This work in progress paper is part of an ethnographic action research project investigating the potential for Massive Open Online Courses (MOOCs) to provide learning opportunities to students in Dili, Timor-Leste. A systematic review of academic literature on MOOCs and Open Educational Resources (OER) in the Global South1 identified key emergent themes: The infrastructural barriers to Internet access; the literacies required to participate in online learning; the new, often unfamiliar pedagogical approaches; and the context of content. This paper examines these themes in Dili as they play out in practice. A fifth theme in the literature is also discussed; the imbalance of knowledge flow from global North to South, leading to accusations of academic neocolonialism. This paper proposes that qualitative learner behaviour research is crucial to understanding how online learners in places like Dili negotiate the conditions which constrain and enable learning in MOOCs, and concludes that MOOC platforms need to acknowledge postcolonial critiques and give greater voice to academics in the Global South.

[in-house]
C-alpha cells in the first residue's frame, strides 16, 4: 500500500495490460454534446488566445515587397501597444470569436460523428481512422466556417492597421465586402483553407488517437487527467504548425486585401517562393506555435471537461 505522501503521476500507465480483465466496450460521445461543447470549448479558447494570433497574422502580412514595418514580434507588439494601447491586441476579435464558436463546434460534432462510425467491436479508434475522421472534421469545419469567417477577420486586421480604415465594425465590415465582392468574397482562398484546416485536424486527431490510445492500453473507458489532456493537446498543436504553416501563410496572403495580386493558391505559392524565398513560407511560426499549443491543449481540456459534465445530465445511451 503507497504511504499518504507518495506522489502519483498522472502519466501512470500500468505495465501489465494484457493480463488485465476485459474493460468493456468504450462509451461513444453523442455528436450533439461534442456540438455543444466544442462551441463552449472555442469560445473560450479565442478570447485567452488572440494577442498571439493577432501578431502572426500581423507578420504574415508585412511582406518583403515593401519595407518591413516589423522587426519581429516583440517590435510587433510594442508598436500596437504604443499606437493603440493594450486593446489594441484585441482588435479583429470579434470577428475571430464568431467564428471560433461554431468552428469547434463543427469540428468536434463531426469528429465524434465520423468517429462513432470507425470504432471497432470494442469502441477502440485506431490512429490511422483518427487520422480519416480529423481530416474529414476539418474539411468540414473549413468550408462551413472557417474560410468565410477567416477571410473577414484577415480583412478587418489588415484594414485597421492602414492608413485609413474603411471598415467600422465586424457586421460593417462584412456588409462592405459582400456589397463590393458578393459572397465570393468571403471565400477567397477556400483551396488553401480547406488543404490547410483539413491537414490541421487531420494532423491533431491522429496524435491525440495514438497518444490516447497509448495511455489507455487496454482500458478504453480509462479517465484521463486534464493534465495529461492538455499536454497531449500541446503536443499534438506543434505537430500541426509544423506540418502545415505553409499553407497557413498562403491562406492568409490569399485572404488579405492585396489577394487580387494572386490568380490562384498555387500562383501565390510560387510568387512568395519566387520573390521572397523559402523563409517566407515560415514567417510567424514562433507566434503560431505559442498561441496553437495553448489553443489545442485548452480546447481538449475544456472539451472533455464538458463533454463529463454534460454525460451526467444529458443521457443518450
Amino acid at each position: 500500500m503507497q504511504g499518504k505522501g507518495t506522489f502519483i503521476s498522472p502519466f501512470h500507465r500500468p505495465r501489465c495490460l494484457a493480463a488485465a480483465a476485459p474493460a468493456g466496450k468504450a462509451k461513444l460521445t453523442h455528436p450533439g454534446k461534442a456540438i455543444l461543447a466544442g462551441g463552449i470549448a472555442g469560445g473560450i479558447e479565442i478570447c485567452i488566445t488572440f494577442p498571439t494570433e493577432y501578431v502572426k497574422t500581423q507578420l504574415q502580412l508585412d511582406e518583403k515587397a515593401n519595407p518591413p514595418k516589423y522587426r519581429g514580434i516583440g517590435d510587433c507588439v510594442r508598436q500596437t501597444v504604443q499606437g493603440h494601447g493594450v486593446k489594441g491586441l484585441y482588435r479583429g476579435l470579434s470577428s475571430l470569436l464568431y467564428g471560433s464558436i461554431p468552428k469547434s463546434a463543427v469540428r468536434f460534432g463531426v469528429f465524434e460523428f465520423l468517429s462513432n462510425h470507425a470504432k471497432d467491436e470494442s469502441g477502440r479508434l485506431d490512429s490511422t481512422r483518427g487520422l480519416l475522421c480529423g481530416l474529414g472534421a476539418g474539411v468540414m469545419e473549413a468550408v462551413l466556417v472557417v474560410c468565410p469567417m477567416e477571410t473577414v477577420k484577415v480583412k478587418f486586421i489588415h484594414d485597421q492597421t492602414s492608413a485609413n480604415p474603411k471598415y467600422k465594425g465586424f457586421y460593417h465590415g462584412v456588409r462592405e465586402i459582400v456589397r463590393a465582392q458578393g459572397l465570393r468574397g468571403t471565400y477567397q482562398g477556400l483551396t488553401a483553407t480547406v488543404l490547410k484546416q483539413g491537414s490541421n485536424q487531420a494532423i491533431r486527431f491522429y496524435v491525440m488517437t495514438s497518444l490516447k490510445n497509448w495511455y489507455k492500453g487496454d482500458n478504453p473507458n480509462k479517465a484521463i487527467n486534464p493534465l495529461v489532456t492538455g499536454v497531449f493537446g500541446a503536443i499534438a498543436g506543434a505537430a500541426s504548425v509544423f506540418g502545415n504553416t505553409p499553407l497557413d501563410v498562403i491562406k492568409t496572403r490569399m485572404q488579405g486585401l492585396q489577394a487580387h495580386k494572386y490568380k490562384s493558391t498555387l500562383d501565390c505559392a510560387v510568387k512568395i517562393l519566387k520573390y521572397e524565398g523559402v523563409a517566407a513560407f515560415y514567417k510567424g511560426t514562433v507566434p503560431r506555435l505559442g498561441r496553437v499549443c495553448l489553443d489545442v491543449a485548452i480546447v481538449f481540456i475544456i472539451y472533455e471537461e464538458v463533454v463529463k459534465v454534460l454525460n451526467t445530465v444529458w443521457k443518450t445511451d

|Number of pages||6|
|Journal||CEUR Workshop Proceedings|
|Publication status||Published - 2019|
|Event||2019 Work in Progress Papers of the Research, Experience and Business Tracks at EMOOCs, EMOOCs-WIP 2019 - Naples, Italy|
Duration: 20 May 2019 → 22 May 2019